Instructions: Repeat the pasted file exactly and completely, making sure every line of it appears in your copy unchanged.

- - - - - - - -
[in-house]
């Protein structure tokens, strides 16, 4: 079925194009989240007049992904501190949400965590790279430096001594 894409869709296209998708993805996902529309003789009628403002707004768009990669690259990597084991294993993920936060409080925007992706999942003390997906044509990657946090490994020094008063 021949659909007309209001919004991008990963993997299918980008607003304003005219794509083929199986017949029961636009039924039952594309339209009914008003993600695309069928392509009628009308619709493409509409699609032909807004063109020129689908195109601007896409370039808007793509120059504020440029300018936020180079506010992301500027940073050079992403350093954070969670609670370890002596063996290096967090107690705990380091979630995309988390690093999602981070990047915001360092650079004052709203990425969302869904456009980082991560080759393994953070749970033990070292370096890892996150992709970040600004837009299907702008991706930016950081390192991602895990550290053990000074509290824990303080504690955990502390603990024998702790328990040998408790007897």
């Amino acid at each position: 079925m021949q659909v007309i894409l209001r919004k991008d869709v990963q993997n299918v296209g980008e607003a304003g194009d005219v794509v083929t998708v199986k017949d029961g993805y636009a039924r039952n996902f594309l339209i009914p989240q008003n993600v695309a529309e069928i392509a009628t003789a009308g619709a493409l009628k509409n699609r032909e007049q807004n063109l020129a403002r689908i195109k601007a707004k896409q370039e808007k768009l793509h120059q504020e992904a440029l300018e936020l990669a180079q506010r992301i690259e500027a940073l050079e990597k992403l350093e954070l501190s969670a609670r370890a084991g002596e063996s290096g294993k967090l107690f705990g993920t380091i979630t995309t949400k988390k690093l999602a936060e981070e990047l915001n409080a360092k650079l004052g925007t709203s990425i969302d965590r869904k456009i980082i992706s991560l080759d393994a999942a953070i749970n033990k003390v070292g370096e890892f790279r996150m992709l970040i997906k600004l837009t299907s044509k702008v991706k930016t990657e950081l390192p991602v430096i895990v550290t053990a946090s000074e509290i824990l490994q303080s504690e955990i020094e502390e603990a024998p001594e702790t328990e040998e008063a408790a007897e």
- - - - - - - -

[in-house]
């Protein structure tokens, strides 16, 4: 079925194009989240007049992904501190949400965590790279430096001594 894409869709296209998708993805996902529309003789009628403002707004768009990669690259990597084991294993993920936060409080925007992706999942003390997906044509990657946090490994020094008063 021949659909007309209001919004991008990963993997299918980008607003304003005219794509083929199986017949029961636009039924039952594309339209009914008003993600695309069928392509009628009308619709493409509409699609032909807004063109020129689908195109601007896409370039808007793509120059504020440029300018936020180079506010992301500027940073050079992403350093954070969670609670370890002596063996290096967090107690705990380091979630995309988390690093999602981070990047915001360092650079004052709203990425969302869904456009980082991560080759393994953070749970033990070292370096890892996150992709970040600004837009299907702008991706930016950081390192991602895990550290053990000074509290824990303080504690955990502390603990024998702790328990040998408790007897």
């Amino acid at each position: 079925m021949q659909v007309i894409l209001r919004k991008d869709v990963q993997n299918v296209g980008e607003a304003g194009d005219v794509v083929t998708v199986k017949d029961g993805y636009a039924r039952n996902f594309l339209i009914p989240q008003n993600v695309a529309e069928i392509a009628t003789a009308g619709a493409l009628k509409n699609r032909e007049q807004n063109l020129a403002r689908i195109k601007a707004k896409q370039e808007k768009l793509h120059q504020e992904a440029l300018e936020l990669a180079q506010r992301i690259e500027a940073l050079e990597k992403l350093e954070l501190s969670a609670r370890a084991g002596e063996s290096g294993k967090l107690f705990g993920t380091i979630t995309t949400k988390k690093l999602a936060e981070e990047l915001n409080a360092k650079l004052g925007t709203s990425i969302d965590r869904k456009i980082i992706s991560l080759d393994a999942a953070i749970n033990k003390v070292g370096e890892f790279r996150m992709l970040i997906k600004l837009t299907s044509k702008v991706k930016t990657e950081l390192p991602v430096i895990v550290t053990a946090s000074e509290i824990l490994q303080s504690e955990i020094e502390e603990a024998p001594e702790t328990e040998e008063a408790a007897e």